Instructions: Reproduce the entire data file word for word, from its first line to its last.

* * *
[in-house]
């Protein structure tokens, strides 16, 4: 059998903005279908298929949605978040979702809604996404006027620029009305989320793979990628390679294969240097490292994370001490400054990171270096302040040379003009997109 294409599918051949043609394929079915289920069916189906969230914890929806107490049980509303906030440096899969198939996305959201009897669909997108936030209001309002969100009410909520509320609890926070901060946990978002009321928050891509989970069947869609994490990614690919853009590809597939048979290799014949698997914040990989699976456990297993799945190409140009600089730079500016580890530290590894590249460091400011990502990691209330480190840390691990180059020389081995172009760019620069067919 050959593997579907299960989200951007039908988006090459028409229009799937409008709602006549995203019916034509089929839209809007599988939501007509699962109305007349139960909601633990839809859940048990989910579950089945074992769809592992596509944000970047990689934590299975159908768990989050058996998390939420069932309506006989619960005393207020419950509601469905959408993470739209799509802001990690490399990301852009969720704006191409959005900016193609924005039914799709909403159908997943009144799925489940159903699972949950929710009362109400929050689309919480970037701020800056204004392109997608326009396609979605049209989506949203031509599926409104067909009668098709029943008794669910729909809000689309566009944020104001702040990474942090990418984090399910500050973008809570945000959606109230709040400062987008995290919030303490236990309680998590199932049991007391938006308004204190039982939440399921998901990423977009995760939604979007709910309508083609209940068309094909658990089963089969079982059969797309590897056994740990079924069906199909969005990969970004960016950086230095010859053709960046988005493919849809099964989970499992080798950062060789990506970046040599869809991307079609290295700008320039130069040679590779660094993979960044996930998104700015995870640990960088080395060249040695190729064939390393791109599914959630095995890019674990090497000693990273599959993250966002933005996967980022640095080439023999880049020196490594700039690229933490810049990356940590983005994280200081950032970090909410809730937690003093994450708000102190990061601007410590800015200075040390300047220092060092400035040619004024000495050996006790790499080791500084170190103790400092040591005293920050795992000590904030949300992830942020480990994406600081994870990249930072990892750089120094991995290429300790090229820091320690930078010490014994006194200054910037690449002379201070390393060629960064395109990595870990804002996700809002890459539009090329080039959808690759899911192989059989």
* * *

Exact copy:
[in-house]
């Protein structure tokens, strides 16, 4: 059998903005279908298929949605978040979702809604996404006027620029009305989320793979990628390679294969240097490292994370001490400054990171270096302040040379003009997109 294409599918051949043609394929079915289920069916189906969230914890929806107490049980509303906030440096899969198939996305959201009897669909997108936030209001309002969100009410909520509320609890926070901060946990978002009321928050891509989970069947869609994490990614690919853009590809597939048979290799014949698997914040990989699976456990297993799945190409140009600089730079500016580890530290590894590249460091400011990502990691209330480190840390691990180059020389081995172009760019620069067919 050959593997579907299960989200951007039908988006090459028409229009799937409008709602006549995203019916034509089929839209809007599988939501007509699962109305007349139960909601633990839809859940048990989910579950089945074992769809592992596509944000970047990689934590299975159908768990989050058996998390939420069932309506006989619960005393207020419950509601469905959408993470739209799509802001990690490399990301852009969720704006191409959005900016193609924005039914799709909403159908997943009144799925489940159903699972949950929710009362109400929050689309919480970037701020800056204004392109997608326009396609979605049209989506949203031509599926409104067909009668098709029943008794669910729909809000689309566009944020104001702040990474942090990418984090399910500050973008809570945000959606109230709040400062987008995290919030303490236990309680998590199932049991007391938006308004204190039982939440399921998901990423977009995760939604979007709910309508083609209940068309094909658990089963089969079982059969797309590897056994740990079924069906199909969005990969970004960016950086230095010859053709960046988005493919849809099964989970499992080798950062060789990506970046040599869809991307079609290295700008320039130069040679590779660094993979960044996930998104700015995870640990960088080395060249040695190729064939390393791109599914959630095995890019674990090497000693990273599959993250966002933005996967980022640095080439023999880049020196490594700039690229933490810049990356940590983005994280200081950032970090909410809730937690003093994450708000102190990061601007410590800015200075040390300047220092060092400035040619004024000495050996006790790499080791500084170190103790400092040591005293920050795992000590904030949300992830942020480990994406600081994870990249930072990892750089120094991995290429300790090229820091320690930078010490014994006194200054910037690449002379201070390393060629960064395109990595870990804002996700809002890459539009090329080039959808690759899911192989059989």